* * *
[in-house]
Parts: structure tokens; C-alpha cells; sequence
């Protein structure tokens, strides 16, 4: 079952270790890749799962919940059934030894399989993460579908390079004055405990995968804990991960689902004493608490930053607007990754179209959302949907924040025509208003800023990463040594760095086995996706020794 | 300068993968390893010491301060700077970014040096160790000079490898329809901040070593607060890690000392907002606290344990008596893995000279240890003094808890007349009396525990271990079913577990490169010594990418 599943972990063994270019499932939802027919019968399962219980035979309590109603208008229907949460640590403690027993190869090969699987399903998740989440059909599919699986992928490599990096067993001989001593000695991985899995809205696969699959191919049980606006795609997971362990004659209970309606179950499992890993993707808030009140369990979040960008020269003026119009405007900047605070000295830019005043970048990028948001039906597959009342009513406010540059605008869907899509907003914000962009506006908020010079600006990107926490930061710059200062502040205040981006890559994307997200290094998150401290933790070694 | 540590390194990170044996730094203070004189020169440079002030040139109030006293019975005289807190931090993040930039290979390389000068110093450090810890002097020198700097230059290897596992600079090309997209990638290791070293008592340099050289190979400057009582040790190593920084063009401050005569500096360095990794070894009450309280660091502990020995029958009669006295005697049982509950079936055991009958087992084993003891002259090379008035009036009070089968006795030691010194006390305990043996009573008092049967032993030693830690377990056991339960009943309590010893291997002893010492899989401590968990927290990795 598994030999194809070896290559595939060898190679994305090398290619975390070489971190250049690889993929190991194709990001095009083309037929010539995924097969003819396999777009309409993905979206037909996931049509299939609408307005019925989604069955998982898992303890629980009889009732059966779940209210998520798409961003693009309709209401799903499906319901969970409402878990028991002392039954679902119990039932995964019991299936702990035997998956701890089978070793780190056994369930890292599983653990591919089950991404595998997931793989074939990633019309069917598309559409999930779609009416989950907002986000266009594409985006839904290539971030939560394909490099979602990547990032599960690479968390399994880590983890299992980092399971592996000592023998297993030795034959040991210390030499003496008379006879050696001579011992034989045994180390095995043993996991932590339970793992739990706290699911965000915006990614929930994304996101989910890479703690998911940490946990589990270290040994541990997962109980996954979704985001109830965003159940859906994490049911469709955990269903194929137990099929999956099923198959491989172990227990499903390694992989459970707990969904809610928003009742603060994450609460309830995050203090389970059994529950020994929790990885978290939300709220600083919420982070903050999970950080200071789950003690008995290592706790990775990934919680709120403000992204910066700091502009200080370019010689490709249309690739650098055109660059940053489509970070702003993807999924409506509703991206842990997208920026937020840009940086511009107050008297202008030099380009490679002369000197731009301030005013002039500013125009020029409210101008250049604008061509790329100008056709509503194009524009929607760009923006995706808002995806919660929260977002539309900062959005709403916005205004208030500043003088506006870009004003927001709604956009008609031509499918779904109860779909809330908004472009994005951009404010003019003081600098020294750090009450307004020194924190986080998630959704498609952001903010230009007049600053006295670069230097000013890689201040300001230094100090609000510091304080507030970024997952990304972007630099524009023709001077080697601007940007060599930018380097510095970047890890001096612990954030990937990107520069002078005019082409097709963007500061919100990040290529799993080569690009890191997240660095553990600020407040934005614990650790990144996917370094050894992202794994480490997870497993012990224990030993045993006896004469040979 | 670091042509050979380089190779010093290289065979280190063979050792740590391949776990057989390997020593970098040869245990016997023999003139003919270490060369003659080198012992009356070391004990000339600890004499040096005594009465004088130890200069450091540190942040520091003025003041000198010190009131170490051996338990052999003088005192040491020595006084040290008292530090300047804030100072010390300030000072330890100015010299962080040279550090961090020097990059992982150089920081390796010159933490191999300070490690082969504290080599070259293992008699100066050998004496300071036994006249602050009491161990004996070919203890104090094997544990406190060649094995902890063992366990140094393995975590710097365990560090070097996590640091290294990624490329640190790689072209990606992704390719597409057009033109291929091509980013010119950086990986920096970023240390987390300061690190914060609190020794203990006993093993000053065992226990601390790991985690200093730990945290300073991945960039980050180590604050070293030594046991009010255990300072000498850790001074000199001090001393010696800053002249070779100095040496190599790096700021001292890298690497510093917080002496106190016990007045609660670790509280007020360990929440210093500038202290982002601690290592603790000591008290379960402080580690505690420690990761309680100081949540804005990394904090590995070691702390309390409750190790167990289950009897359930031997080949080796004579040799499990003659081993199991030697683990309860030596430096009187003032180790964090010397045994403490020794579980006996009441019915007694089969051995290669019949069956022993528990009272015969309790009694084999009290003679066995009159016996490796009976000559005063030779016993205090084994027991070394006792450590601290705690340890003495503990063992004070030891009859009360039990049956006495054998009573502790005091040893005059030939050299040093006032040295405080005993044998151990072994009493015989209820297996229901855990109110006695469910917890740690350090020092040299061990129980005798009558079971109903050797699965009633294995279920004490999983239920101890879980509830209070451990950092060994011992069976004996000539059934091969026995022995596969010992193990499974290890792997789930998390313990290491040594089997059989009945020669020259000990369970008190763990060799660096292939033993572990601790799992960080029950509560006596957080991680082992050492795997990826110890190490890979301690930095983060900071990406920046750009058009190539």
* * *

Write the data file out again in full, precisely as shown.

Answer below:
[in-house]
Parts: structure tokens; C-alpha cells; sequence
């Protein structure tokens, strides 16, 4: 079952270790890749799962919940059934030894399989993460579908390079004055405990995968804990991960689902004493608490930053607007990754179209959302949907924040025509208003800023990463040594760095086995996706020794 | 300068993968390893010491301060700077970014040096160790000079490898329809901040070593607060890690000392907002606290344990008596893995000279240890003094808890007349009396525990271990079913577990490169010594990418 599943972990063994270019499932939802027919019968399962219980035979309590109603208008229907949460640590403690027993190869090969699987399903998740989440059909599919699986992928490599990096067993001989001593000695991985899995809205696969699959191919049980606006795609997971362990004659209970309606179950499992890993993707808030009140369990979040960008020269003026119009405007900047605070000295830019005043970048990028948001039906597959009342009513406010540059605008869907899509907003914000962009506006908020010079600006990107926490930061710059200062502040205040981006890559994307997200290094998150401290933790070694 | 540590390194990170044996730094203070004189020169440079002030040139109030006293019975005289807190931090993040930039290979390389000068110093450090810890002097020198700097230059290897596992600079090309997209990638290791070293008592340099050289190979400057009582040790190593920084063009401050005569500096360095990794070894009450309280660091502990020995029958009669006295005697049982509950079936055991009958087992084993003891002259090379008035009036009070089968006795030691010194006390305990043996009573008092049967032993030693830690377990056991339960009943309590010893291997002893010492899989401590968990927290990795 598994030999194809070896290559595939060898190679994305090398290619975390070489971190250049690889993929190991194709990001095009083309037929010539995924097969003819396999777009309409993905979206037909996931049509299939609408307005019925989604069955998982898992303890629980009889009732059966779940209210998520798409961003693009309709209401799903499906319901969970409402878990028991002392039954679902119990039932995964019991299936702990035997998956701890089978070793780190056994369930890292599983653990591919089950991404595998997931793989074939990633019309069917598309559409999930779609009416989950907002986000266009594409985006839904290539971030939560394909490099979602990547990032599960690479968390399994880590983890299992980092399971592996000592023998297993030795034959040991210390030499003496008379006879050696001579011992034989045994180390095995043993996991932590339970793992739990706290699911965000915006990614929930994304996101989910890479703690998911940490946990589990270290040994541990997962109980996954979704985001109830965003159940859906994490049911469709955990269903194929137990099929999956099923198959491989172990227990499903390694992989459970707990969904809610928003009742603060994450609460309830995050203090389970059994529950020994929790990885978290939300709220600083919420982070903050999970950080200071789950003690008995290592706790990775990934919680709120403000992204910066700091502009200080370019010689490709249309690739650098055109660059940053489509970070702003993807999924409506509703991206842990997208920026937020840009940086511009107050008297202008030099380009490679002369000197731009301030005013002039500013125009020029409210101008250049604008061509790329100008056709509503194009524009929607760009923006995706808002995806919660929260977002539309900062959005709403916005205004208030500043003088506006870009004003927001709604956009008609031509499918779904109860779909809330908004472009994005951009404010003019003081600098020294750090009450307004020194924190986080998630959704498609952001903010230009007049600053006295670069230097000013890689201040300001230094100090609000510091304080507030970024997952990304972007630099524009023709001077080697601007940007060599930018380097510095970047890890001096612990954030990937990107520069002078005019082409097709963007500061919100990040290529799993080569690009890191997240660095553990600020407040934005614990650790990144996917370094050894992202794994480490997870497993012990224990030993045993006896004469040979 | 670091042509050979380089190779010093290289065979280190063979050792740590391949776990057989390997020593970098040869245990016997023999003139003919270490060369003659080198012992009356070391004990000339600890004499040096005594009465004088130890200069450091540190942040520091003025003041000198010190009131170490051996338990052999003088005192040491020595006084040290008292530090300047804030100072010390300030000072330890100015010299962080040279550090961090020097990059992982150089920081390796010159933490191999300070490690082969504290080599070259293992008699100066050998004496300071036994006249602050009491161990004996070919203890104090094997544990406190060649094995902890063992366990140094393995975590710097365990560090070097996590640091290294990624490329640190790689072209990606992704390719597409057009033109291929091509980013010119950086990986920096970023240390987390300061690190914060609190020794203990006993093993000053065992226990601390790991985690200093730990945290300073991945960039980050180590604050070293030594046991009010255990300072000498850790001074000199001090001393010696800053002249070779100095040496190599790096700021001292890298690497510093917080002496106190016990007045609660670790509280007020360990929440210093500038202290982002601690290592603790000591008290379960402080580690505690420690990761309680100081949540804005990394904090590995070691702390309390409750190790167990289950009897359930031997080949080796004579040799499990003659081993199991030697683990309860030596430096009187003032180790964090010397045994403490020794579980006996009441019915007694089969051995290669019949069956022993528990009272015969309790009694084999009290003679066995009159016996490796009976000559005063030779016993205090084994027991070394006792450590601290705690340890003495503990063992004070030891009859009360039990049956006495054998009573502790005091040893005059030939050299040093006032040295405080005993044998151990072994009493015989209820297996229901855990109110006695469910917890740690350090020092040299061990129980005798009558079971109903050797699965009633294995279920004490999983239920101890879980509830209070451990950092060994011992069976004996000539059934091969026995022995596969010992193990499974290890792997789930998390313990290491040594089997059989009945020669020259000990369970008190763990060799660096292939033993572990601790799992960080029950509560006596957080991680082992050492795997990826110890190490890979301690930095983060900071990406920046750009058009190539």